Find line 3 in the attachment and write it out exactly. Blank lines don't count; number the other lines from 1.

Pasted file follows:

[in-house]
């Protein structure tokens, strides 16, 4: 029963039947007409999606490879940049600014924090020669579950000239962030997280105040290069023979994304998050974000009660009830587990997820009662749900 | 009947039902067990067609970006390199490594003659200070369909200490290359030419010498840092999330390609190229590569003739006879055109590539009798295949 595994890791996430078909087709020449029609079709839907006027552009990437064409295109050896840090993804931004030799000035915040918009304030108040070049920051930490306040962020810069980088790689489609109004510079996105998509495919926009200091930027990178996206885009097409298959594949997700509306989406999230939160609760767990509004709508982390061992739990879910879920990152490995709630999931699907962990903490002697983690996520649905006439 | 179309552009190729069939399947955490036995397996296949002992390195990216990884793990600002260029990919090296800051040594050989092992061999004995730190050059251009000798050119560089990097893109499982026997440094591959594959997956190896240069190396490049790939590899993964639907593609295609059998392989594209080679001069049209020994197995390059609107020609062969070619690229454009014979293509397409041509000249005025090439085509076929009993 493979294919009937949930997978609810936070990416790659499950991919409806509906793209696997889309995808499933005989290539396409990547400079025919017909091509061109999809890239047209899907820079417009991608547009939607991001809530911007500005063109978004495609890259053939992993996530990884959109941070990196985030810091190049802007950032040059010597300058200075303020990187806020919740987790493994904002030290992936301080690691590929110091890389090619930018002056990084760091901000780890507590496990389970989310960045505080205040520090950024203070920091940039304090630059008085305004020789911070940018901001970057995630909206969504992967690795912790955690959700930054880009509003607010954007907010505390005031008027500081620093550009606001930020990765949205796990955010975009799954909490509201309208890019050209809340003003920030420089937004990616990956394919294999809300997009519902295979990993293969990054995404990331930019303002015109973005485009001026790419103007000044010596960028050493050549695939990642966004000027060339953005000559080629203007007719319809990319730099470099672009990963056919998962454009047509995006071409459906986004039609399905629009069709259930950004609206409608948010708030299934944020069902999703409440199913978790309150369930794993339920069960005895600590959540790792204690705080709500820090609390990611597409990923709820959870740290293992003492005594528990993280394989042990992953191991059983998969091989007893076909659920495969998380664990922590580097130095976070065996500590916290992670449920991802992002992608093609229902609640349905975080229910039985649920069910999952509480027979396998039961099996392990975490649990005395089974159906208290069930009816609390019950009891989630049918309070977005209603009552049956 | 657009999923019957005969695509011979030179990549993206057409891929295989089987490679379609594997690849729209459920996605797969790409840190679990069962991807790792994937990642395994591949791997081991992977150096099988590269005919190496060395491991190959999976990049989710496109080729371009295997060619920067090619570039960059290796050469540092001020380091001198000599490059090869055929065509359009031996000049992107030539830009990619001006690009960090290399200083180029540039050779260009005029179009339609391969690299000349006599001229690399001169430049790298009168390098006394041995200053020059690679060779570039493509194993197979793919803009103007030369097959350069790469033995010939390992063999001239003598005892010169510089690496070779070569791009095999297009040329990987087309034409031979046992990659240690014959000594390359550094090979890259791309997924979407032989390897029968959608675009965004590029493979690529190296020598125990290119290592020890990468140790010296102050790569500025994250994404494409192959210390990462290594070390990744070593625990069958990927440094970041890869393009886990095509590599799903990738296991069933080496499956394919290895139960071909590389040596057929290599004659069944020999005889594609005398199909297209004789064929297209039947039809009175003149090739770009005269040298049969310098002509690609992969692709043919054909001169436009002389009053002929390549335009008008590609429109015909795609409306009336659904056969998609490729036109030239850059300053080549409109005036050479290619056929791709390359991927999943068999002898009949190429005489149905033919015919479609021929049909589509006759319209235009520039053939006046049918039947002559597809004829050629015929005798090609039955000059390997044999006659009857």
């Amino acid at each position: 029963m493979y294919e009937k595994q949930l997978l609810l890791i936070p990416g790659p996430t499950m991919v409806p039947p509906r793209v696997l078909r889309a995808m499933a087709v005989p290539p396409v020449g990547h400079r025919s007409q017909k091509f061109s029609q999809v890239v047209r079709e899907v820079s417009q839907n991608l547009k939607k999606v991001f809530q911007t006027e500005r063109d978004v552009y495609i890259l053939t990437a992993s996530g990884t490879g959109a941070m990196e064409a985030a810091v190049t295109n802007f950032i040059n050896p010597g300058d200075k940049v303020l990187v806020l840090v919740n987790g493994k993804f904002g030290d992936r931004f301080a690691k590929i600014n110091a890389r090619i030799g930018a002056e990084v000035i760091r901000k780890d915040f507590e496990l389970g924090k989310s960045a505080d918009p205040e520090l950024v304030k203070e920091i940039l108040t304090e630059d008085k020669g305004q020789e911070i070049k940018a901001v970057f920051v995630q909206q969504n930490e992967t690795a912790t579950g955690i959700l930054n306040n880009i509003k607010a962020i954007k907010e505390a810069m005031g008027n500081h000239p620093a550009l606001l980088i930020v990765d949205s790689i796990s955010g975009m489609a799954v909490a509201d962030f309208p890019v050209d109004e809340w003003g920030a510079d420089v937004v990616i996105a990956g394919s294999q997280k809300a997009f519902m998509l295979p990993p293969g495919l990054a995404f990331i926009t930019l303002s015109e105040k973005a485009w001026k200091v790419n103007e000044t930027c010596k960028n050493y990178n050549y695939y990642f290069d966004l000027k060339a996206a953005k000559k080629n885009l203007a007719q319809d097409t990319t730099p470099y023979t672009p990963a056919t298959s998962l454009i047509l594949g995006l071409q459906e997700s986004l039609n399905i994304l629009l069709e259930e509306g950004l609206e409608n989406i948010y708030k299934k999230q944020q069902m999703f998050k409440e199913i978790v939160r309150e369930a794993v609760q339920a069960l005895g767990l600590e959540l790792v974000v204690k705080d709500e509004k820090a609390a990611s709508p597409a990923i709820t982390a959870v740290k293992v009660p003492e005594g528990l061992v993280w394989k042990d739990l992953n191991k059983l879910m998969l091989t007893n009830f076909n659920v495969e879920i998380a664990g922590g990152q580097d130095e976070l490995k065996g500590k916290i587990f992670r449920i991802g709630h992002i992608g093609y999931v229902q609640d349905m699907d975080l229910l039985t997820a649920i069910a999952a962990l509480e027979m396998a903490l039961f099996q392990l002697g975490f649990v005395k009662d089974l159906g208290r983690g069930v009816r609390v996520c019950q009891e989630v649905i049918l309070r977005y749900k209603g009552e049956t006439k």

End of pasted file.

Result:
């Amino acid at each position: 029963m493979y294919e009937k595994q949930l997978l609810l890791i936070p990416g790659p996430t499950m991919v409806p039947p509906r793209v696997l078909r889309a995808m499933a087709v005989p290539p396409v020449g990547h400079r025919s007409q017909k091509f061109s029609q999809v890239v047209r079709e899907v820079s417009q839907n991608l547009k939607k999606v991001f809530q911007t006027e500005r063109d978004v552009y495609i890259l053939t990437a992993s996530g990884t490879g959109a941070m990196e064409a985030a810091v190049t295109n802007f950032i040059n050896p010597g300058d200075k940049v303020l990187v806020l840090v919740n987790g493994k993804f904002g030290d992936r931004f301080a690691k590929i600014n110091a890389r090619i030799g930018a002056e990084v000035i760091r901000k780890d915040f507590e496990l389970g924090k989310s960045a505080d918009p205040e520090l950024v304030k203070e920091i940039l108040t304090e630059d008085k020669g305004q020789e911070i070049k940018a901001v970057f920051v995630q909206q969504n930490e992967t690795a912790t579950g955690i959700l930054n306040n880009i509003k607010a962020i954007k907010e505390a810069m005031g008027n500081h000239p620093a550009l606001l980088i930020v990765d949205s790689i796990s955010g975009m489609a799954v909490a509201d962030f309208p890019v050209d109004e809340w003003g920030a510079d420089v937004v990616i996105a990956g394919s294999q997280k809300a997009f519902m998509l295979p990993p293969g495919l990054a995404f990331i926009t930019l303002s015109e105040k973005a485009w001026k200091v790419n103007e000044t930027c010596k960028n050493y990178n050549y695939y990642f290069d966004l000027k060339a996206a953005k000559k080629n885009l203007a007719q319809d097409t990319t730099p470099y023979t672009p990963a056919t298959s998962l454009i047509l594949g995006l071409q459906e997700s986004l039609n399905i994304l629009l069709e259930e509306g950004l609206e409608n989406i948010y708030k299934k999230q944020q069902m999703f998050k409440e199913i978790v939160r309150e369930a794993v609760q339920a069960l005895g767990l600590e959540l790792v974000v204690k705080d709500e509004k820090a609390a990611s709508p597409a990923i709820t982390a959870v740290k293992v009660p003492e005594g528990l061992v993280w394989k042990d739990l992953n191991k059983l879910m998969l091989t007893n009830f076909n659920v495969e879920i998380a664990g922590g990152q580097d130095e976070l490995k065996g500590k916290i587990f992670r449920i991802g709630h992002i992608g093609y999931v229902q609640d349905m699907d975080l229910l039985t997820a649920i069910a999952a962990l509480e027979m396998a903490l039961f099996q392990l002697g975490f649990v005395k009662d089974l159906g208290r983690g069930v009816r609390v996520c019950q009891e989630v649905i049918l309070r977005y749900k209603g009552e049956t006439k």